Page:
Monday, July 3, 2017

Israel should say 'no' to Reform Judaism

(Last updated: July 4, 2017)


Reform Judaism dominates the American Jewish landscape. It seems safe to call Reform the single largest sector of the American Jewish community  (Michael Lipka, "Few Jews in Israel identify as Reform or Conservative", pewresearch, March 15, 2016).  The size of the Reform Movement in the US easily makes it the proverbial 800-pound gorilla in Jewish America.

Now, America's Reform Jews want to throw around that 800-pounds of power--in Israel. They're demanding to run prayer services at the Kotel--the iconic Western Wall in Jerusalem-- exactly where Orthodox and ultra-Orthodox pray in their style of service. True, the Reform already have a main prayer service spot now for their group prayers--and, we may note, individual Reform Jews can always pray silently their own prayers where the Orthodox pray. But these two arrangements are apparently  no longer acceptable to the American Reform movement. They want their group services to be exactly where the Orthodox hold their own services.  

The problem with all this is that Reform Judaism , as an institution, violates every major tenet of the historical Jewish religious norm. They don't abide by traditional Jewish law. They've arranged their own law, their own beliefs and their own ideas of what Judaism is all about. Now, they want to bring those laws, beliefs, violations and services to Israel. 

They're making a very big fuss (Amanda Borschel Dan, "US liberal Jews decry 'slap in the face from Netanyahu ' on Western Wall prayer", timesofisrael, June 25, 2017). They want to run their public services on Orthodox turf. But the       Reform have already been granted their own 'plaza' at the Kotel. What is this new demand all about?

It's about power (Aaron Panken, "Why are Israelis lashing out at Reform Jews? Because we've reached the tipping point!", forward, April 25, 2017). It's about who controls religious life in Israel.

At least some in the Reform movement believe that Reform's call is so attractive, its appeal is spreading like wildfire (ibid). The time may have come to end Ultra-Orthodox influence over religious life in Israel. Perhaps some Reform leaders feel now is the time to change who controls religion in Israel--and/or to make Israel yield to a Reform ideology that promotes social justice, progressive liberalism and gay rights over Torah

Few dare suggest this is a Reform Movement power-grab. Israel is afraid. The American liberal Jewish vanguard--the Reform Movement--is very, very powerful.

Certainly, the Reform demands over the Western Wall make no religious sense. The Reform version of Judaism is, arguably, as different from Orthodox Judaism as Unitarianism is from the Anglican church. Demanding a Reform prayer spot at an Orthodox venue is similar to a Catholic religious sect demanding to pray their own service in Europe's most important Protestant church.

It's simply not done. It's offensive to those targeted to be intruded upon.

America's Reform Jewish leaders don't seem to care. They're taking on the Orthodox--and they're offended that the Orthodox are offended. They threaten to punish Israel if Israel refuses to give in to their demands (Stewart Ain,"Liberals threaten israel giving in wake of Cabinet moves", newyorkjewishweek, June 28, 2017).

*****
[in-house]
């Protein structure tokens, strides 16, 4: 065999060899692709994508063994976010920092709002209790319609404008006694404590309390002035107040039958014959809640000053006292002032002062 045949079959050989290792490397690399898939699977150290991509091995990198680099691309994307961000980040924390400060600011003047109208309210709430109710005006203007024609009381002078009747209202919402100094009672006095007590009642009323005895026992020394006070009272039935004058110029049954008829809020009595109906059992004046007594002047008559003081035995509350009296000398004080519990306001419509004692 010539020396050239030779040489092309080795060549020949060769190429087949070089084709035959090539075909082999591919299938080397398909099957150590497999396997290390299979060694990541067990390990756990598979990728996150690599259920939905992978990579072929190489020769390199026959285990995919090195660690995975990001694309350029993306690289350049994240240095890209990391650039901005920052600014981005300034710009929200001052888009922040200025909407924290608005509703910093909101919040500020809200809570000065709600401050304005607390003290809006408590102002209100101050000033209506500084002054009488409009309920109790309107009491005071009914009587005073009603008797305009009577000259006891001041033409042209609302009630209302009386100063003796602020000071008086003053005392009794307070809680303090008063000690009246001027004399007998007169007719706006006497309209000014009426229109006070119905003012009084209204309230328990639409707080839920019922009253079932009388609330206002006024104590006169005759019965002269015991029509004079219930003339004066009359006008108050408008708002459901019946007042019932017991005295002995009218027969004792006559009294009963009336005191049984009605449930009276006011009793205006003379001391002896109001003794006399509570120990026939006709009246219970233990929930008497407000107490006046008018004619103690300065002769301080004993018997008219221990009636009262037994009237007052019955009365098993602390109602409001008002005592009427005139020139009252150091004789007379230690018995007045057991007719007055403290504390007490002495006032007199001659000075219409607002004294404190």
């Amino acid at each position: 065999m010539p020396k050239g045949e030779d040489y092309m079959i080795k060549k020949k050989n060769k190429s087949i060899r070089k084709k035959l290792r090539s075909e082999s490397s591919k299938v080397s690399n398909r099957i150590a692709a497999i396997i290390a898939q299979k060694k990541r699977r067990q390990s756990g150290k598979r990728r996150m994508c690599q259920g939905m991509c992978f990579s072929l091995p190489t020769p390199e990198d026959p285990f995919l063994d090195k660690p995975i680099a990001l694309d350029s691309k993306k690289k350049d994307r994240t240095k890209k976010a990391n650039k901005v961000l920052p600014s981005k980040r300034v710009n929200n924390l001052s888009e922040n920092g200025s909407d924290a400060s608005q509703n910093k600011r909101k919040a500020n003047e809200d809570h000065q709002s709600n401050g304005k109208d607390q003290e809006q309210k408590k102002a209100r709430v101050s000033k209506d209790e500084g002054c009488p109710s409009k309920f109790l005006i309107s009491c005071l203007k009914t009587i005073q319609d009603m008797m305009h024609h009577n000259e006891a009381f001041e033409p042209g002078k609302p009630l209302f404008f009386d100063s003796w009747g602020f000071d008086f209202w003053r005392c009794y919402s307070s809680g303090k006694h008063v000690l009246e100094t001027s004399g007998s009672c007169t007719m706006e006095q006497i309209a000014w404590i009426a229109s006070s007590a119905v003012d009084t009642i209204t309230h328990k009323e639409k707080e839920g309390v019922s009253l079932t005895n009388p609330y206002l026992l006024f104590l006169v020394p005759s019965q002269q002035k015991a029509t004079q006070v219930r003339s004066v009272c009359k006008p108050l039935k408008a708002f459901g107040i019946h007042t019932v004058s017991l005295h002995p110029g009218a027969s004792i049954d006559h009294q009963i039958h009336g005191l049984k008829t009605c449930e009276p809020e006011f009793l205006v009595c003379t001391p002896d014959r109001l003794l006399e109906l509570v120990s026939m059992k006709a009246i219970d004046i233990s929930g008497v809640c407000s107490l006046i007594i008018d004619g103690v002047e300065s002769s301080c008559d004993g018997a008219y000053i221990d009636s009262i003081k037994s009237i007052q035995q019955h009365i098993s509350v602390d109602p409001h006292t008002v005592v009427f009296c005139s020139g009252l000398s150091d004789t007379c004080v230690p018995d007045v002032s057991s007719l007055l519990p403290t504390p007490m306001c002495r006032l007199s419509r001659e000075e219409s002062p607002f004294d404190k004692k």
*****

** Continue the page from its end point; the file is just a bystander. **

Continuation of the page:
The problem here is that Jews in Israel don't follow Reform religious ideas. According to the Pew research center, less than 3 percent of Israeli Jews identify with Reform (Michael Lipka, ibid) "Few Jews in Israel identify as Reform or Conservative", pewresearch, March 15, 2016).  

For Israelis, the historical Jewish religious norm is called Orthodox Judaism. Some fifty percent of Israeli Jews identify with some form of the Orthodox tradition. Even though some who express such an affinity don't live Orthodox lifestyles, they chose the Orthodox Brand over all others. 

Put another way, in Israel, Reform doesn't have a meaningful toehold. Orthodoxy does. 

There are various branches of Orthodox Judaism, but all of them share two significant characteristics which are rejected by the Reform: first, Orthodox Judaism represents the one sector of Judaism that most closely follows what our written Torah and Oral Torah teach; and second, all forms of authentic Orthodox Judaism represent the longest-lasting sector of Judaism, dating back to the time the Torah was given some 3,300 years ago.
  
Reform Judaism is very different.

For example:

-Reform Judaism rejects the obligation to observe the Shabbat as our Torah requires. 

-Reform Judaism rejects what are called the laws of family purity.

-Reform Judaism rejects the laws of 'keeping kosher'.


-Reform Judaism rejects Torah statements regarding the practice of homosexual acts.

-In practice, Reform Judaism essentially rejects more than 1,000 years of traditional Jewish religious behavior and belief.  This rejection ranges from how to pray and with whom to pray to the question of who is a Jew.

The behavior of Reform Jews--as encouraged by Reform Jewish leaders--has brought Reform Judaism in America to a breaking point. That breaking point is called, intermarriage.

Marrying outside your religion is pretty much accepted to be a religion's path to self-destruction. You cannot remain a religion if most of your followers marry those who are not part of your religion. For some, religious intermarriage is considered to be a form of apostasy--a renunciation of your religion ("Apostasy", newworldencyclopedia, April 9, 2016).